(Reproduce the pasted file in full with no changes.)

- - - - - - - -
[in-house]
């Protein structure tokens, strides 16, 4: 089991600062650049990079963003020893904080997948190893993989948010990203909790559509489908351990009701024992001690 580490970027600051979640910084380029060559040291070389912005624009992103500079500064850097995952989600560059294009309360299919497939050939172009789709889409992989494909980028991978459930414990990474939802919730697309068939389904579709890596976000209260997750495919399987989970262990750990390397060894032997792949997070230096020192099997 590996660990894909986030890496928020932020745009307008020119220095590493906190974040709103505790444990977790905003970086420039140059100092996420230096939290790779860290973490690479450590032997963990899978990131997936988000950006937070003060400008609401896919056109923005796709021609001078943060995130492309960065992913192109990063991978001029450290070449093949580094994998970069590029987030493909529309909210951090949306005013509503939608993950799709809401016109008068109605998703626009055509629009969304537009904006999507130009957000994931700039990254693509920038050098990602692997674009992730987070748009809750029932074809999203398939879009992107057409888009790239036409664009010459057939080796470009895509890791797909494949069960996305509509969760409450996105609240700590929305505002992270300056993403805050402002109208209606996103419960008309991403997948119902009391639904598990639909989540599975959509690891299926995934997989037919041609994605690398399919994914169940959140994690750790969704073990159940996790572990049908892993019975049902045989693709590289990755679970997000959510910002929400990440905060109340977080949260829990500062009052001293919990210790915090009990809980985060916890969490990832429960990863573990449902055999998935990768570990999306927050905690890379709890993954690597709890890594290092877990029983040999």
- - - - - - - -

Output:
[in-house]
């Protein structure tokens, strides 16, 4: 089991600062650049990079963003020893904080997948190893993989948010990203909790559509489908351990009701024992001690 580490970027600051979640910084380029060559040291070389912005624009992103500079500064850097995952989600560059294009309360299919497939050939172009789709889409992989494909980028991978459930414990990474939802919730697309068939389904579709890596976000209260997750495919399987989970262990750990390397060894032997792949997070230096020192099997 590996660990894909986030890496928020932020745009307008020119220095590493906190974040709103505790444990977790905003970086420039140059100092996420230096939290790779860290973490690479450590032997963990899978990131997936988000950006937070003060400008609401896919056109923005796709021609001078943060995130492309960065992913192109990063991978001029450290070449093949580094994998970069590029987030493909529309909210951090949306005013509503939608993950799709809401016109008068109605998703626009055509629009969304537009904006999507130009957000994931700039990254693509920038050098990602692997674009992730987070748009809750029932074809999203398939879009992107057409888009790239036409664009010459057939080796470009895509890791797909494949069960996305509509969760409450996105609240700590929305505002992270300056993403805050402002109208209606996103419960008309991403997948119902009391639904598990639909989540599975959509690891299926995934997989037919041609994605690398399919994914169940959140994690750790969704073990159940996790572990049908892993019975049902045989693709590289990755679970997000959510910002929400990440905060109340977080949260829990500062009052001293919990210790915090009990809980985060916890969490990832429960990863573990449902055999998935990768570990999306927050905690890379709890993954690597709890890594290092877990029983040999």